Bracanov was ordered to stay at least 500 metres (550 yards) away from the royal couple as part of his bail conditions. He was ordered to re-appear at the Auckland District Court later this month.
Sitting outside the courthouse, Bracanov said he would have thrown the manure at Charles, the longest serving heir to the British throne, and his wife had he not been arrested.
"I make it liquid like porridge," he told reporters. "I would have done it."
Bracanov has used sweeter-smelling ways to express his anti-royalist feelings in the past. He was convicted and fined for spraying air fresheners at Prince Charles to "remove the stink of royalty" during a previous visit to Auckland in 1994.
A smattering of anti-royalists have heckled the royal couple during their six-day visit to New Zealand.
Others have been miffed by Prime Minister John Key's confirmation that New Zealand, a member of the British Commonwealth, would foot the bill for Camilla's travelling hairdresser.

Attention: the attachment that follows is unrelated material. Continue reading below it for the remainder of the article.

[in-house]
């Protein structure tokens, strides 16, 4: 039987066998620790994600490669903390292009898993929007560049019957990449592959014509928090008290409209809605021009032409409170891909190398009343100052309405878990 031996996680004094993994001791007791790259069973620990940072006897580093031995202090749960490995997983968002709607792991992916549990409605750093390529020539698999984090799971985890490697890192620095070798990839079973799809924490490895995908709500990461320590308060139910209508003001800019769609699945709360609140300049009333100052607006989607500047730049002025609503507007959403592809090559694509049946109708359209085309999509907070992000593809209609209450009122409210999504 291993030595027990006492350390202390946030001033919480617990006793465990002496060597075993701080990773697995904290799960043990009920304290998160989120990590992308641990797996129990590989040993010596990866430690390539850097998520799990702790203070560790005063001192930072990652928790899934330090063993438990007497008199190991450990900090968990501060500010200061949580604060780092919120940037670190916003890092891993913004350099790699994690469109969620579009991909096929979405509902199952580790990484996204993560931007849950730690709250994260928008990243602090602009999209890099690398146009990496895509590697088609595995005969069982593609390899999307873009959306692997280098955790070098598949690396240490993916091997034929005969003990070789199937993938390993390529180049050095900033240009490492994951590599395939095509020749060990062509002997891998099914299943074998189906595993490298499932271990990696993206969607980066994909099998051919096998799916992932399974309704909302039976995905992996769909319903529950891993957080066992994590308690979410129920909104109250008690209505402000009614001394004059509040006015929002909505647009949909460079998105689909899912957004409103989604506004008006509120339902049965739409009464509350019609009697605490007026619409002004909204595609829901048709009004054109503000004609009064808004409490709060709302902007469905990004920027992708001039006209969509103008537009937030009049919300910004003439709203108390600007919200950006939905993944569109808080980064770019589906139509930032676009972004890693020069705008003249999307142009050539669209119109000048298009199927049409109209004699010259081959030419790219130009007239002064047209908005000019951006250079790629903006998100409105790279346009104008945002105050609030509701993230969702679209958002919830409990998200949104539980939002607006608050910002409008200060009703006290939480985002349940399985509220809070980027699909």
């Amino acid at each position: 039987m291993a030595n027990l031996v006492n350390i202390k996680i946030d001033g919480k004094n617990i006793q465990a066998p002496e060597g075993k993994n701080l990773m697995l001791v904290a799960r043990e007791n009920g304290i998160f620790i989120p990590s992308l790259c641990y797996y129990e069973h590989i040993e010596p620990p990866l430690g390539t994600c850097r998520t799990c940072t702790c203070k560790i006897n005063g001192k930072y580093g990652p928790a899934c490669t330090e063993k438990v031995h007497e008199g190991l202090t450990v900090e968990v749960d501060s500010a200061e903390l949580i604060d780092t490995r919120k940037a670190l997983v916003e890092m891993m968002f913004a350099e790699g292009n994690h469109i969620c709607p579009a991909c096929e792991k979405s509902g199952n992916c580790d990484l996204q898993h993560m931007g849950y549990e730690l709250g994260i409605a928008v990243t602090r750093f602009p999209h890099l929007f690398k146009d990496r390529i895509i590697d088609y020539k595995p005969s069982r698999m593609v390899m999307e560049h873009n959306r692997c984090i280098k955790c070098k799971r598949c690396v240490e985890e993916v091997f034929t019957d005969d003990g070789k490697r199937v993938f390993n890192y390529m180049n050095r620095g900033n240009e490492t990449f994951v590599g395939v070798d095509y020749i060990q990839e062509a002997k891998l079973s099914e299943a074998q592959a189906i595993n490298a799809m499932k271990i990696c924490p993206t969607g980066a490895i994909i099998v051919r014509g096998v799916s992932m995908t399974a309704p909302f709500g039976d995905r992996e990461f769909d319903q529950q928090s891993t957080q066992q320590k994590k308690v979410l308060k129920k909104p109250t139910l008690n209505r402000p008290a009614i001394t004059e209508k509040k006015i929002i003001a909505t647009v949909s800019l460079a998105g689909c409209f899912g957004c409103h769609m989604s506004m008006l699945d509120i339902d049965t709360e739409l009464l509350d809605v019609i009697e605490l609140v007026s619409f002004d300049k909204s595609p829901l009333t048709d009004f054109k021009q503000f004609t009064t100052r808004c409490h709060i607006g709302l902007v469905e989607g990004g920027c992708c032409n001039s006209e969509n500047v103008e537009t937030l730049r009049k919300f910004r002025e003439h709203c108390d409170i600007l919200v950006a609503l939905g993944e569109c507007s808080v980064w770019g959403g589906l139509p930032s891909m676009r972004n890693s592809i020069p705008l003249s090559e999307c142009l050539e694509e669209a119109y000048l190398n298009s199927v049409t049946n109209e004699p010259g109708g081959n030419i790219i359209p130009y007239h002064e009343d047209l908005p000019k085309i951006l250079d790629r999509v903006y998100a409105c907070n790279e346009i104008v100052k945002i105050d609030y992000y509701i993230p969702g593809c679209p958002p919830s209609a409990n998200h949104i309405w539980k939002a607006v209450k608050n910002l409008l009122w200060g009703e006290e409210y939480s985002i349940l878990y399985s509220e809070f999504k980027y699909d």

But New Zealanders are generally staunch supporters of the monarchy. A poll conducted by Television New Zealand before the royal couple arrived last week showed 70 percent of respondents want to keep Queen Elizabeth as head of state.
Prince Charles and Camilla have been touring Australia and New Zealand as part of the celebrations to mark Queen Elizabeth's 60 years on the throne.